1. The flipped learning approach
Anthony Kadi overhauls his Engineering subjects
Anthony talks to colleagues at the Learning2014 Festival
Anthony Kadi’s passion for Engineering education, in particular telecommunication engineering and networks, signal processing, engineering practice, led him to completely overhaul all of the subjects he teaches from standard lecture/tutorial/lab mode to utilizing flipped learning practices.
In Engineering Practice Preparation 1, a compulsory subject for 240 students who are about to go on internships, he has revised the structure so that there are six online lectures, six face to face workshop classes plus assessment tasks. Recorded lectures are given by a mix of academics, careers staff and industry so his students have a good understanding of the environment they will soon enter. Students need to engage in lecture review online quizzes and achieve a minimum mark 75% to ‘unlock’ the next video lecture in the series.
For one of their assessments in the subject, students produce a resume which is assessed and must be deemed ‘competitive’ to be accepted. They are provided with multiple rounds of formative feedback before their final submissions. Prior to the flipped approach, there was typically a 40% resubmission rate for students to produce a competitive outcome. Through increased individualized online engagement, students are now producing better quality outcomes with the resubmission rate dropping to below 10%
In a number of postgraduate telecommunication classes, video lectures have reduced the face-to-face contact requirements on students by 50%. Learning engagement has increased through a combination of individual quizzes and collaborative quizzes, the latter being supported by the collaborative ‘pod’ classrooms that have been built throughout the campus. Students prefer video lectures because they can watch them when they want and wherever they want. International students appreciate them because they can watch them more than once to replay sections they didn’t comprehend the first time.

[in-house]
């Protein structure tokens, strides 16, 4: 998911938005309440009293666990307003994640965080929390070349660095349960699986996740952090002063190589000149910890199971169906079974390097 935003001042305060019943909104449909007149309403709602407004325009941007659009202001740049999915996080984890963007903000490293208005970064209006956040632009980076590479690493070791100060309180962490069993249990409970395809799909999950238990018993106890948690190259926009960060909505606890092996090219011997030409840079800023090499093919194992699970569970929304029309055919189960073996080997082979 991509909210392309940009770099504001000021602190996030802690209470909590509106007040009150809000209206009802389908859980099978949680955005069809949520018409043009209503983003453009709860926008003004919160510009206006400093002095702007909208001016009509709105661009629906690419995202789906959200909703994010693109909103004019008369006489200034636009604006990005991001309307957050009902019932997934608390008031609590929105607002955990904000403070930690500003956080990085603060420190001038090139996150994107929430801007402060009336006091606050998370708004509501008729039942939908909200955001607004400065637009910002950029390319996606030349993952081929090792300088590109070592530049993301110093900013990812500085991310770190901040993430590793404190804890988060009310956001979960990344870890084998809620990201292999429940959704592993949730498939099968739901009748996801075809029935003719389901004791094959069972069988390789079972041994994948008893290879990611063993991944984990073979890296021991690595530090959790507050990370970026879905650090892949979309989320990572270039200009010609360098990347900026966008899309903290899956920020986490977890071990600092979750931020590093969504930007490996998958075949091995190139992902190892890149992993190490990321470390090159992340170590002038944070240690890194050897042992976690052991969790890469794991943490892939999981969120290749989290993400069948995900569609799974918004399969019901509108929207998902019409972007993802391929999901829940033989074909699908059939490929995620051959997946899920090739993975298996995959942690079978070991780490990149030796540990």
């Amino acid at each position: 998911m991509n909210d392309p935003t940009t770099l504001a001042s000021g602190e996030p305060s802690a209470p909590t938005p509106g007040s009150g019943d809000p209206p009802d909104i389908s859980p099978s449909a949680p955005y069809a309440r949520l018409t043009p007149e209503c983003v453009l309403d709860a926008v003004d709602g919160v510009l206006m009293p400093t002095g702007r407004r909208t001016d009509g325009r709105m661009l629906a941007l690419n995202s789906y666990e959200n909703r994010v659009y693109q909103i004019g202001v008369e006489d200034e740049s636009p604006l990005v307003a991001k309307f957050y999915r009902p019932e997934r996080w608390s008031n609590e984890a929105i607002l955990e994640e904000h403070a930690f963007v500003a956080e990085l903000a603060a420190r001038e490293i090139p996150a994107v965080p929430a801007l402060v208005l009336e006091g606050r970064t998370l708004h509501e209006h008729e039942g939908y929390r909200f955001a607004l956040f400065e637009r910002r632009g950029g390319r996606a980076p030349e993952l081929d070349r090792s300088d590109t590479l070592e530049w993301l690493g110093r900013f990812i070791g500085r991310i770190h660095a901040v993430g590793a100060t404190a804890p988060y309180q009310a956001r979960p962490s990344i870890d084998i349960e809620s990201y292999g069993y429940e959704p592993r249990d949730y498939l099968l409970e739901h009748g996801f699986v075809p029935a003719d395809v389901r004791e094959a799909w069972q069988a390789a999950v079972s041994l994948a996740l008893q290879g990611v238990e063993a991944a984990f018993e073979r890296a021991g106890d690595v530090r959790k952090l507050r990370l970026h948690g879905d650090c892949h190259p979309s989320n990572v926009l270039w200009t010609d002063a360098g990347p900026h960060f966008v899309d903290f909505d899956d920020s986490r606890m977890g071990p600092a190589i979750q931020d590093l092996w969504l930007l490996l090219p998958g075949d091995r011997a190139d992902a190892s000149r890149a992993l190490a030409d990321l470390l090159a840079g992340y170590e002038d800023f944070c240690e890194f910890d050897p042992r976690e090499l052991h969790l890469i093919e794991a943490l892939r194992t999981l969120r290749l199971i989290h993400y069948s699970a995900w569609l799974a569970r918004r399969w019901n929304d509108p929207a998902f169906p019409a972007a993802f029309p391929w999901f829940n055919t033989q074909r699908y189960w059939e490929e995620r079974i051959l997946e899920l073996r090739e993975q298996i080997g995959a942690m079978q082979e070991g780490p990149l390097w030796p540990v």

“Collaborative learning really works”, says Kadi. “I love it when my students argue with each other about what the right answer is during their collaborative quizzes. That’s evidence of them learning – testing their understanding with others and getting feedback. They can access their notes and resources during the quiz. And they’re always keen to find out where they went wrong and why. This would not be possible without the physical infrastructure to support it.”
2. Authentic assessment
Scott Chadwick uses authentic assessment strategies in first year chemistry
Dr Scott Chadwick
Scott Chadwick teaches a first year cohort of undergraduate Chemists. There are about 1200 in total across two teaching semesters.
This year there have been a number of influencing factors which encouraged Scott to reconsider how he teaches the subject. New laboratory spaces have been built in the Faculty of Science and the number of face-to-face lecture hours has been reduced. Scott noticed a drop in student engagement and was concerned about failure rates.
Previously Chemistry 1 students were primarily assessed on their discipline content and knowledge, with over 70% of the final marks coming from exam or quiz based assessment. This led to a relatively high failure rate ~30%, in addition to a lack of development and assessment of students practical skills.